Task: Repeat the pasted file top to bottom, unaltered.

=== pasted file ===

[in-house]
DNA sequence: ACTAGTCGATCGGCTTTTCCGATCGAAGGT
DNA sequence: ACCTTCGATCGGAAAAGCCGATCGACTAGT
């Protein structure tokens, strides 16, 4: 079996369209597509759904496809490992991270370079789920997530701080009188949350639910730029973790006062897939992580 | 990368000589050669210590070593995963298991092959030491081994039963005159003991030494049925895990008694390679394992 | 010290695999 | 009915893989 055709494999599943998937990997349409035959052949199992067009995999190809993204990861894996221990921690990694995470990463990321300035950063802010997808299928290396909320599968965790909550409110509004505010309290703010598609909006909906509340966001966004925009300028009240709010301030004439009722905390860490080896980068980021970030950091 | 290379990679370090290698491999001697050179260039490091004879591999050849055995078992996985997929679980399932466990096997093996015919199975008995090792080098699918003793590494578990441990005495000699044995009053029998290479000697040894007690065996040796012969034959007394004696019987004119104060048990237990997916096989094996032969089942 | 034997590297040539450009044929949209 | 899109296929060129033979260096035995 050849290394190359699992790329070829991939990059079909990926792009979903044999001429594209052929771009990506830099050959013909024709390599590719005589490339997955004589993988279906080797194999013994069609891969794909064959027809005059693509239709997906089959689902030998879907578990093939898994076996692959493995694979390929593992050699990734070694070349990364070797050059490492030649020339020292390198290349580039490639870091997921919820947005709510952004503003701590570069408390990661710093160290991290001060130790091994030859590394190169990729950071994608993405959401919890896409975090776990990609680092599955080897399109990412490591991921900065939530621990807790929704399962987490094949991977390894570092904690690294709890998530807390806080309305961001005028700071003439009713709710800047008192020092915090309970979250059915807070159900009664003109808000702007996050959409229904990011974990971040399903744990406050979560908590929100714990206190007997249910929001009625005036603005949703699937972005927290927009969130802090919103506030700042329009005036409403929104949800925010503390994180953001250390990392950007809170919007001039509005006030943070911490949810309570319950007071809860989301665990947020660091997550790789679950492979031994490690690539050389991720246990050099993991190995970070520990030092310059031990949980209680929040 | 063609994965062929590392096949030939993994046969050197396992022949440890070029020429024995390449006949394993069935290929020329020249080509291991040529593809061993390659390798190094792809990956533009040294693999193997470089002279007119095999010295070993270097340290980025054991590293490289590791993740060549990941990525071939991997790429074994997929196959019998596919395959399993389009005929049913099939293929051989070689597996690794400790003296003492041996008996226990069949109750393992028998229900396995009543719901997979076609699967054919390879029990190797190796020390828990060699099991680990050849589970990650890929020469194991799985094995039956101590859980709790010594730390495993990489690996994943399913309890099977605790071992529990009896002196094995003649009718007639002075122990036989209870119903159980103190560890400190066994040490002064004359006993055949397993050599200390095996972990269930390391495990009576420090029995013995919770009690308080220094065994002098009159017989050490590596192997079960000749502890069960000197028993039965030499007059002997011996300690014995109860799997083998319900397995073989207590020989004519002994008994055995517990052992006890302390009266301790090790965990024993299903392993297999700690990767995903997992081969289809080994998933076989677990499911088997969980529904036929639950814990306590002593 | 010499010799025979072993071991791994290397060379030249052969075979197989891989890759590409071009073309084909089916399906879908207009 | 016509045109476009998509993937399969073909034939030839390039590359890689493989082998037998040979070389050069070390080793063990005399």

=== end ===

[in-house]
DNA sequence: ACTAGTCGATCGGCTTTTCCGATCGAAGGT
DNA sequence: ACCTTCGATCGGAAAAGCCGATCGACTAGT
């Protein structure tokens, strides 16, 4: 079996369209597509759904496809490992991270370079789920997530701080009188949350639910730029973790006062897939992580 | 990368000589050669210590070593995963298991092959030491081994039963005159003991030494049925895990008694390679394992 | 010290695999 | 009915893989 055709494999599943998937990997349409035959052949199992067009995999190809993204990861894996221990921690990694995470990463990321300035950063802010997808299928290396909320599968965790909550409110509004505010309290703010598609909006909906509340966001966004925009300028009240709010301030004439009722905390860490080896980068980021970030950091 | 290379990679370090290698491999001697050179260039490091004879591999050849055995078992996985997929679980399932466990096997093996015919199975008995090792080098699918003793590494578990441990005495000699044995009053029998290479000697040894007690065996040796012969034959007394004696019987004119104060048990237990997916096989094996032969089942 | 034997590297040539450009044929949209 | 899109296929060129033979260096035995 050849290394190359699992790329070829991939990059079909990926792009979903044999001429594209052929771009990506830099050959013909024709390599590719005589490339997955004589993988279906080797194999013994069609891969794909064959027809005059693509239709997906089959689902030998879907578990093939898994076996692959493995694979390929593992050699990734070694070349990364070797050059490492030649020339020292390198290349580039490639870091997921919820947005709510952004503003701590570069408390990661710093160290991290001060130790091994030859590394190169990729950071994608993405959401919890896409975090776990990609680092599955080897399109990412490591991921900065939530621990807790929704399962987490094949991977390894570092904690690294709890998530807390806080309305961001005028700071003439009713709710800047008192020092915090309970979250059915807070159900009664003109808000702007996050959409229904990011974990971040399903744990406050979560908590929100714990206190007997249910929001009625005036603005949703699937972005927290927009969130802090919103506030700042329009005036409403929104949800925010503390994180953001250390990392950007809170919007001039509005006030943070911490949810309570319950007071809860989301665990947020660091997550790789679950492979031994490690690539050389991720246990050099993991190995970070520990030092310059031990949980209680929040 | 063609994965062929590392096949030939993994046969050197396992022949440890070029020429024995390449006949394993069935290929020329020249080509291991040529593809061993390659390798190094792809990956533009040294693999193997470089002279007119095999010295070993270097340290980025054991590293490289590791993740060549990941990525071939991997790429074994997929196959019998596919395959399993389009005929049913099939293929051989070689597996690794400790003296003492041996008996226990069949109750393992028998229900396995009543719901997979076609699967054919390879029990190797190796020390828990060699099991680990050849589970990650890929020469194991799985094995039956101590859980709790010594730390495993990489690996994943399913309890099977605790071992529990009896002196094995003649009718007639002075122990036989209870119903159980103190560890400190066994040490002064004359006993055949397993050599200390095996972990269930390391495990009576420090029995013995919770009690308080220094065994002098009159017989050490590596192997079960000749502890069960000197028993039965030499007059002997011996300690014995109860799997083998319900397995073989207590020989004519002994008994055995517990052992006890302390009266301790090790965990024993299903392993297999700690990767995903997992081969289809080994998933076989677990499911088997969980529904036929639950814990306590002593 | 010499010799025979072993071991791994290397060379030249052969075979197989891989890759590409071009073309084909089916399906879908207009 | 016509045109476009998509993937399969073909034939030839390039590359890689493989082998037998040979070389050069070390080793063990005399």